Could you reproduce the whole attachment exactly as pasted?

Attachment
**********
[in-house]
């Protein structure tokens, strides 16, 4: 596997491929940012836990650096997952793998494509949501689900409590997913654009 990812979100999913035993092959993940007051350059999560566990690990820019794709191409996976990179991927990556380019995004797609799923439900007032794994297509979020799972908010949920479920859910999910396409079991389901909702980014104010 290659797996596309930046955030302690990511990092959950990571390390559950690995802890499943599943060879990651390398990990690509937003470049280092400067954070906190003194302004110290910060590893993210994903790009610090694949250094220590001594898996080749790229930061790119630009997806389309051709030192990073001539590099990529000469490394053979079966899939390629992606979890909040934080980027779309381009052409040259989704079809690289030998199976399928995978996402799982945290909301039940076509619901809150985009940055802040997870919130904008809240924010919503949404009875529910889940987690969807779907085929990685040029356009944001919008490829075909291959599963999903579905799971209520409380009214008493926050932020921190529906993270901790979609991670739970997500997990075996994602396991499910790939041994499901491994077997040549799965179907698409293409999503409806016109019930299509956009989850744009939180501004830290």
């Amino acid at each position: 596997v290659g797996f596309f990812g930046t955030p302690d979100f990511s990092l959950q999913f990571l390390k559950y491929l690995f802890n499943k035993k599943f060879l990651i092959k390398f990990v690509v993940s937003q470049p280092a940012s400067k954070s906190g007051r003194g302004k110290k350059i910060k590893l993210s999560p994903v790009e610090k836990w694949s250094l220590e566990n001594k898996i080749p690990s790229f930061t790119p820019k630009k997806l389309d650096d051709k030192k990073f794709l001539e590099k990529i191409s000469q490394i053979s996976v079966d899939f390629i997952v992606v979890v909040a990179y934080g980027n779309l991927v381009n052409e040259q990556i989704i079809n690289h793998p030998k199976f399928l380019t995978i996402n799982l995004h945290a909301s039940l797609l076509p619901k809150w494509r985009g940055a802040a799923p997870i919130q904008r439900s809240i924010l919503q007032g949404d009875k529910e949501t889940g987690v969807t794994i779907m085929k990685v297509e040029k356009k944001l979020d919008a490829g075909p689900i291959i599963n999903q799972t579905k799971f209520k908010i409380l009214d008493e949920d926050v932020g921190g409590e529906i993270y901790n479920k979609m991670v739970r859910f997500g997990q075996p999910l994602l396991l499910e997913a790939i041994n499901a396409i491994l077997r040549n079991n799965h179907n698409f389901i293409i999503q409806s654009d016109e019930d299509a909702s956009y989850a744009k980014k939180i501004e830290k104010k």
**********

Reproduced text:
[in-house]
């Protein structure tokens, strides 16, 4: 596997491929940012836990650096997952793998494509949501689900409590997913654009 990812979100999913035993092959993940007051350059999560566990690990820019794709191409996976990179991927990556380019995004797609799923439900007032794994297509979020799972908010949920479920859910999910396409079991389901909702980014104010 290659797996596309930046955030302690990511990092959950990571390390559950690995802890499943599943060879990651390398990990690509937003470049280092400067954070906190003194302004110290910060590893993210994903790009610090694949250094220590001594898996080749790229930061790119630009997806389309051709030192990073001539590099990529000469490394053979079966899939390629992606979890909040934080980027779309381009052409040259989704079809690289030998199976399928995978996402799982945290909301039940076509619901809150985009940055802040997870919130904008809240924010919503949404009875529910889940987690969807779907085929990685040029356009944001919008490829075909291959599963999903579905799971209520409380009214008493926050932020921190529906993270901790979609991670739970997500997990075996994602396991499910790939041994499901491994077997040549799965179907698409293409999503409806016109019930299509956009989850744009939180501004830290």
């Amino acid at each position: 596997v290659g797996f596309f990812g930046t955030p302690d979100f990511s990092l959950q999913f990571l390390k559950y491929l690995f802890n499943k035993k599943f060879l990651i092959k390398f990990v690509v993940s937003q470049p280092a940012s400067k954070s906190g007051r003194g302004k110290k350059i910060k590893l993210s999560p994903v790009e610090k836990w694949s250094l220590e566990n001594k898996i080749p690990s790229f930061t790119p820019k630009k997806l389309d650096d051709k030192k990073f794709l001539e590099k990529i191409s000469q490394i053979s996976v079966d899939f390629i997952v992606v979890v909040a990179y934080g980027n779309l991927v381009n052409e040259q990556i989704i079809n690289h793998p030998k199976f399928l380019t995978i996402n799982l995004h945290a909301s039940l797609l076509p619901k809150w494509r985009g940055a802040a799923p997870i919130q904008r439900s809240i924010l919503q007032g949404d009875k529910e949501t889940g987690v969807t794994i779907m085929k990685v297509e040029k356009k944001l979020d919008a490829g075909p689900i291959i599963n999903q799972t579905k799971f209520k908010i409380l009214d008493e949920d926050v932020g921190g409590e529906i993270y901790n479920k979609m991670v739970r859910f997500g997990q075996p999910l994602l396991l499910e997913a790939i041994n499901a396409i491994l077997r040549n079991n799965h179907n698409f389901i293409i999503q409806s654009d016109e019930d299509a909702s956009y989850a744009k980014k939180i501004e830290k104010k």